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A Preview: The Effect of Income Cycling on Hypoglycemia Incidence The Roosevelt Institute

The following is a preview of a policy initiative written by members of the Roosevelt Institute at the University of Chicago. Initiatives usually address a specific problem, outlined below, and posit a progressive policy idea (the “answer”) and analysis. The Roosevelt Institute is a national network of clubs and think tanks at various undergraduate institutions. Roosevelt institute members conceive and writer progressive, non partisan, public policy. For more information, please see p. 34.

Background and Context: A 2014 study from the University of California at San Francisco is titled “Exhaustion of Food Budgets at Month’s End and Hospital Admissions for Hypoglycemia”. The study finds that the frequency of patients presenting in hospitals with hypoglycemia fluctuates throughout the month. Hypoglycemia is a condition where blood glucose drops below normal levels, and it can be precipitated by inadequate nutritional intake and/or poor insulin management. Hospital admissions for hypoglycemia increase steadily from 230 per 100,000 hospital admissions during the first week of the month to 290 per 100,000 during the last week of the month, although importantly, only among low-income patients [1]. High- income patient admissions for hypoglycemia are stable throughout the month [1]. Researchers at UCSF attribute the trend to income and benefit cycles. The “SNAP cycle” is a relatively well-documented phenomenon among families receiving welfare benefits [2]. SNAP, or the Supplemental Nutrition Assistance Program, provides millions of low income families and individuals with the resources to afford a nutritionally adequate diet- it is the largest program in the domestic hunger safety net. The structure of the program varies based upon state implementation; most states, including 36

THE TRIPLE HELIX Spring 2016

California (where the study took place) and Illinois, issue benefits as a once-a-month injection of funds via Electronic Benefit Transfer (EBT) to a debit-like card which may be used at many grocery stores and food outlets. The “SNAP cycle” describes the potential for a cyclic caloric intake to result from one-time disbursals of benefits at the beginning of the month. Like most households, SNAP households use the majority of their funds at the beginning of the month [2]; however, because SNAP households face greater-than-normal difficulties in achieving food security, the resulting decrease in funds at the end of the month may result in poor nutritional consumption. The 2014 study posits that the SNAP cycle, among other income cycles (imagine a scenario where the majority of a family’s income is taken up by rent; in this case, the food budget might be highest in between rent payments, and lowest in the days leading up to or following payment) may be driving low-income patients to hospitals to be treated for hypoglycemia at the end of the month. It is likely that the effect is preferentially affecting diabetic low-income patients, for whom food insecurity is associated with a two- to three-fold increase in risk for hypoglycemia [3]. This is particularly concerning considering the strong positive correlation between poverty and diabetes [4]. © 2016, The Triple Helix, Inc. All rights reserved.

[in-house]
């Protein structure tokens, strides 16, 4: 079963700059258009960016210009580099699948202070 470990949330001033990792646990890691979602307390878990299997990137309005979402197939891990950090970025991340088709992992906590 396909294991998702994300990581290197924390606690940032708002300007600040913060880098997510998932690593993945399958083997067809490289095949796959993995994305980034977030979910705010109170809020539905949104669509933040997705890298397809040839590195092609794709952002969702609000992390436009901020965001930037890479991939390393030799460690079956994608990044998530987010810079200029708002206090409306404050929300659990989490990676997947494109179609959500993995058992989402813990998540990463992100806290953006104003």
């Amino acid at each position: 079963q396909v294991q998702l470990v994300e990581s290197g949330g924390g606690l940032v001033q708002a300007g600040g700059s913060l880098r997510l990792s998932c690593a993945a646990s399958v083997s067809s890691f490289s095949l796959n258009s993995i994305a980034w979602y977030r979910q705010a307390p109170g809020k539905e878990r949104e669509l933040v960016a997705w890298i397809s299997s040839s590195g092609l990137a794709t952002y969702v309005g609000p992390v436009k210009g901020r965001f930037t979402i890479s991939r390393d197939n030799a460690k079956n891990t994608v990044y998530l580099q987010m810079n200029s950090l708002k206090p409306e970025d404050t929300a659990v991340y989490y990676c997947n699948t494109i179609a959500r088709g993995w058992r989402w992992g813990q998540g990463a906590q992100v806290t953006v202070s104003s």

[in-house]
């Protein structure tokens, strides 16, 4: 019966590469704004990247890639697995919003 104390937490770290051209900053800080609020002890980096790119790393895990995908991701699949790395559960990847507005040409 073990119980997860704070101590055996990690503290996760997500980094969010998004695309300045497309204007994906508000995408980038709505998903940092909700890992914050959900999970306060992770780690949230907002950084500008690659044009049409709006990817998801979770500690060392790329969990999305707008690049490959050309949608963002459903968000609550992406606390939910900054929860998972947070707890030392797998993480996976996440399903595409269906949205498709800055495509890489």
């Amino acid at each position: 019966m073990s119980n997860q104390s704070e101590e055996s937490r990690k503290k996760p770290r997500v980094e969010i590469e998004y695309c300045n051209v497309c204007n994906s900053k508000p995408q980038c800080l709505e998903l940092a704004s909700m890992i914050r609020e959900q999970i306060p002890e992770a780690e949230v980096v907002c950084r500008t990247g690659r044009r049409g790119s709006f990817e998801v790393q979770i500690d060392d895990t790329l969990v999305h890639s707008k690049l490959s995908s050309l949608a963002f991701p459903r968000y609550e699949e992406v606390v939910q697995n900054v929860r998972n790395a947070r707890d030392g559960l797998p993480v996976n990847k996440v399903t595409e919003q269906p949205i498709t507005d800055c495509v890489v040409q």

Science in Society Review - Spring 2016  
Science in Society Review - Spring 2016  
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